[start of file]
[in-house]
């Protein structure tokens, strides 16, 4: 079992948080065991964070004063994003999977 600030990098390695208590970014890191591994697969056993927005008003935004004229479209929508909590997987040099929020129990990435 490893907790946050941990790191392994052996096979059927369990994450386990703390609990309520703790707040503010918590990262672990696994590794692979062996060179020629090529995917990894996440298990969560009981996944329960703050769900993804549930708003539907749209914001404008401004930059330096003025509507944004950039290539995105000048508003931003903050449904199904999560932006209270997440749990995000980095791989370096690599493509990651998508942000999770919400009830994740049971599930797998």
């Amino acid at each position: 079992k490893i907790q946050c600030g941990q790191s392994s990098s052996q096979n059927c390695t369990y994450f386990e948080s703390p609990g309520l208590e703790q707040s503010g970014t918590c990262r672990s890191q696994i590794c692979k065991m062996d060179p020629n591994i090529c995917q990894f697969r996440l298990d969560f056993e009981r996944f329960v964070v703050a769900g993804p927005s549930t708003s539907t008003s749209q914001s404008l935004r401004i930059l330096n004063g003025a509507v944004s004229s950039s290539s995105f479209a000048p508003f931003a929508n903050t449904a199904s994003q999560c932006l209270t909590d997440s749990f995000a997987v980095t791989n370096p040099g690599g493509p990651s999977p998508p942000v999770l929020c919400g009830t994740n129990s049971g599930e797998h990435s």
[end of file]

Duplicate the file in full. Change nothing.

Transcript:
[in-house]
């Protein structure tokens, strides 16, 4: 079992948080065991964070004063994003999977 600030990098390695208590970014890191591994697969056993927005008003935004004229479209929508909590997987040099929020129990990435 490893907790946050941990790191392994052996096979059927369990994450386990703390609990309520703790707040503010918590990262672990696994590794692979062996060179020629090529995917990894996440298990969560009981996944329960703050769900993804549930708003539907749209914001404008401004930059330096003025509507944004950039290539995105000048508003931003903050449904199904999560932006209270997440749990995000980095791989370096690599493509990651998508942000999770919400009830994740049971599930797998």
């Amino acid at each position: 079992k490893i907790q946050c600030g941990q790191s392994s990098s052996q096979n059927c390695t369990y994450f386990e948080s703390p609990g309520l208590e703790q707040s503010g970014t918590c990262r672990s890191q696994i590794c692979k065991m062996d060179p020629n591994i090529c995917q990894f697969r996440l298990d969560f056993e009981r996944f329960v964070v703050a769900g993804p927005s549930t708003s539907t008003s749209q914001s404008l935004r401004i930059l330096n004063g003025a509507v944004s004229s950039s290539s995105f479209a000048p508003f931003a929508n903050t449904a199904s994003q999560c932006l209270t909590d997440s749990f995000a997987v980095t791989n370096p040099g690599g493509p990651s999977p998508p942000v999770l929020c919400g009830t994740n129990s049971g599930e797998h990435s």